The bane of documentaries on creative people is that they're often little more than a fan's note, of interest only to those who already know and love the work in question. "The Universe of Keith Haring" starts out that way but the force of the late artist's energy and personality is strong enough to win over the skeptics.
Because director Christina Clausen has devoted nearly 90 minutes to Haring, who died at age 31, it's perhaps inevitable that a chunk of this film deals with his youth in four-square Kutztown, Pa. Still, hearing in detail about the future success' paper route -- delivering the Reading Eagle both daily and Sunday -- is perhaps more than we really want to know.
Even Haring's initial art school days in Manhattan, where he became part of a group (including artists like Kenny Scharf and Jean-Michel Basquiat) that considered themselves the heirs to Andy Warhol, do not necessarily fascinate. Even sex, drugs and performance art (especially performance art) can get tedious when related decades after the fact.
This all changed in 1982 when Haring, accurately described as someone who "could always draw like a son of a gun," took some chalk into New York subway stations and began drawing on the empty black advertising panels he found there.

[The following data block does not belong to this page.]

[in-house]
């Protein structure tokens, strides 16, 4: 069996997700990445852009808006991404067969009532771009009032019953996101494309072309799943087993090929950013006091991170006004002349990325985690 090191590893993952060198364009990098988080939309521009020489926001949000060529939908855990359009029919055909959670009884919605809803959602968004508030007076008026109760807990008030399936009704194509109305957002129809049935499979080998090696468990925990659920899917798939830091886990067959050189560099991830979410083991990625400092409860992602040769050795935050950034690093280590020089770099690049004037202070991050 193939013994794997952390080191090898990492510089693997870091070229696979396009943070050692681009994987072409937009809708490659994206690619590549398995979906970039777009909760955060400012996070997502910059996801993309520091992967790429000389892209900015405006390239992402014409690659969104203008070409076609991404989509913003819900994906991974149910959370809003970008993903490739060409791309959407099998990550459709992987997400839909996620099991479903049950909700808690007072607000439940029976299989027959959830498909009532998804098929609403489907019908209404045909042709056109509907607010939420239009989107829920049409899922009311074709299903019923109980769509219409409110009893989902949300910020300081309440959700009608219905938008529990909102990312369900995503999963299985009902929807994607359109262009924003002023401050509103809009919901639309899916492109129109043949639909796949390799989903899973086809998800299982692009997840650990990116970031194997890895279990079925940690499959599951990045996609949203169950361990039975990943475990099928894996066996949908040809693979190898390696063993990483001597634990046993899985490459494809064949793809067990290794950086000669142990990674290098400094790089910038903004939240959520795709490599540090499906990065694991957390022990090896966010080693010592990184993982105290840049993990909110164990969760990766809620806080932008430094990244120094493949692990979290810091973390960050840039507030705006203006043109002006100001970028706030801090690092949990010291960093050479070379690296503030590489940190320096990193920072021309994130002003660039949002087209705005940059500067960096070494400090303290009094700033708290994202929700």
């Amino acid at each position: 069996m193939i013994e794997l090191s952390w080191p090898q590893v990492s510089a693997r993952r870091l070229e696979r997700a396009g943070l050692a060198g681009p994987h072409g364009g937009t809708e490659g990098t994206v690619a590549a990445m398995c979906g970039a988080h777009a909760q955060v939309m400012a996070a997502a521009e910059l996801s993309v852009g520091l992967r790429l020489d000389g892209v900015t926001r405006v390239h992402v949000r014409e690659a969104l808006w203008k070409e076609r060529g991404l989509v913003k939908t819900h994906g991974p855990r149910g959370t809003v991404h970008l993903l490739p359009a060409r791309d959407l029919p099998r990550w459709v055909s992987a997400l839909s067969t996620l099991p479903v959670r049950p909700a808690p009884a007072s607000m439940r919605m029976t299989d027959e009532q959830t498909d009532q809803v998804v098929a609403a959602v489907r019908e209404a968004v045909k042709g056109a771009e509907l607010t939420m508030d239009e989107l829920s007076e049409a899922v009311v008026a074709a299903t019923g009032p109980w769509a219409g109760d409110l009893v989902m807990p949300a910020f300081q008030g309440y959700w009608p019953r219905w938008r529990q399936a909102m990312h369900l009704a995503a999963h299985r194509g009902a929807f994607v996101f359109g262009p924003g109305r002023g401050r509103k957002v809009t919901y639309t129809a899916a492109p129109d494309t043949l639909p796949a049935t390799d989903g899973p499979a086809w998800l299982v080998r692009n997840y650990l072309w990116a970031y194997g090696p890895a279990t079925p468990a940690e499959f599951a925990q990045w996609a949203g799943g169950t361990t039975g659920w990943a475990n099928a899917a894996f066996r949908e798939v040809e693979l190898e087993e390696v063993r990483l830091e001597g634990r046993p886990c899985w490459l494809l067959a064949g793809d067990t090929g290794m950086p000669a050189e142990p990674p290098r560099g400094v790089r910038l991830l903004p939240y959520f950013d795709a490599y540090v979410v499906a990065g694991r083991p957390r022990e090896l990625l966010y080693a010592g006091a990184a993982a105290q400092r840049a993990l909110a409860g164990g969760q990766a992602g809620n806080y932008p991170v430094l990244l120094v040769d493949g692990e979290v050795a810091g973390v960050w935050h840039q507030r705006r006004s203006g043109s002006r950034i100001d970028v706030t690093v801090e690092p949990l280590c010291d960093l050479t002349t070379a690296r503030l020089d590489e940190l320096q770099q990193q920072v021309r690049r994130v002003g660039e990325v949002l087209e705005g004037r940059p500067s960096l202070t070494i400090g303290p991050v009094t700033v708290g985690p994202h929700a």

Haring's exuberant pop sensibility combined with his owlish looks and gregarious personality made him, in the words of a friend, "a true phenomenon." Galleries and collectors fought over his work and he became a fixture on N.Y.'s clubby art scene.
Whereas many artists get less interesting when they become famous, Haring became more so. That's because of the sincerity and intensity of his impulse, visible in that subway work, to bring art to the people. Accessibility was a key concept for him, and whether it was opening a store called the Pop Shop in SoHo or doing elaborate drawings on give-away T-shirts, he held true to his beliefs.
When Haring was diagnosed with AIDS, the disease that killed him in 1990, one of the things he did was throw himself with remarkable energy into a series of public art projects that reflected this generosity of spirit. Though collaborators and friends like Bill T. Jones reflect thoughtfully on a man whose impulse, Jones says, "was to do the work and live the life," it is the passion and commitment we see in the artist himself that makes the most lasting impression.Copyright © 2014, Los Angeles Times